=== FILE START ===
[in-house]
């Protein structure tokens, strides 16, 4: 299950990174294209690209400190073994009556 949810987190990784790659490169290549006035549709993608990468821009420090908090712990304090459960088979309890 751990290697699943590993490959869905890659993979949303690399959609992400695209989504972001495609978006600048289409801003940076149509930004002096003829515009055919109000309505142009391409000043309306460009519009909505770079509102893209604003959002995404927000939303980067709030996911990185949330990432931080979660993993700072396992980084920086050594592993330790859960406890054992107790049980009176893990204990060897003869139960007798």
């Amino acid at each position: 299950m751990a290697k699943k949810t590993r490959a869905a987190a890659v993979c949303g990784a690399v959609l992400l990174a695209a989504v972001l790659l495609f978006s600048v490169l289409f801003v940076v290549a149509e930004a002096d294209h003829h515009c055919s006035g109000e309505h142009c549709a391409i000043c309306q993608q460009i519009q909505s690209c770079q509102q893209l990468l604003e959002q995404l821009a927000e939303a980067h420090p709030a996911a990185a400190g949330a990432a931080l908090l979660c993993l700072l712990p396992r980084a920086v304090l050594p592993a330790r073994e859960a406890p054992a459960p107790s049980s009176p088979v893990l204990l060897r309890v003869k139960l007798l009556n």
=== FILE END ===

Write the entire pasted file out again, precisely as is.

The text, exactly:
[in-house]
């Protein structure tokens, strides 16, 4: 299950990174294209690209400190073994009556 949810987190990784790659490169290549006035549709993608990468821009420090908090712990304090459960088979309890 751990290697699943590993490959869905890659993979949303690399959609992400695209989504972001495609978006600048289409801003940076149509930004002096003829515009055919109000309505142009391409000043309306460009519009909505770079509102893209604003959002995404927000939303980067709030996911990185949330990432931080979660993993700072396992980084920086050594592993330790859960406890054992107790049980009176893990204990060897003869139960007798």
């Amino acid at each position: 299950m751990a290697k699943k949810t590993r490959a869905a987190a890659v993979c949303g990784a690399v959609l992400l990174a695209a989504v972001l790659l495609f978006s600048v490169l289409f801003v940076v290549a149509e930004a002096d294209h003829h515009c055919s006035g109000e309505h142009c549709a391409i000043c309306q993608q460009i519009q909505s690209c770079q509102q893209l990468l604003e959002q995404l821009a927000e939303a980067h420090p709030a996911a990185a400190g949330a990432a931080l908090l979660c993993l700072l712990p396992r980084a920086v304090l050594p592993a330790r073994e859960a406890p054992a459960p107790s049980s009176p088979v893990l204990l060897r309890v003869k139960l007798l009556n």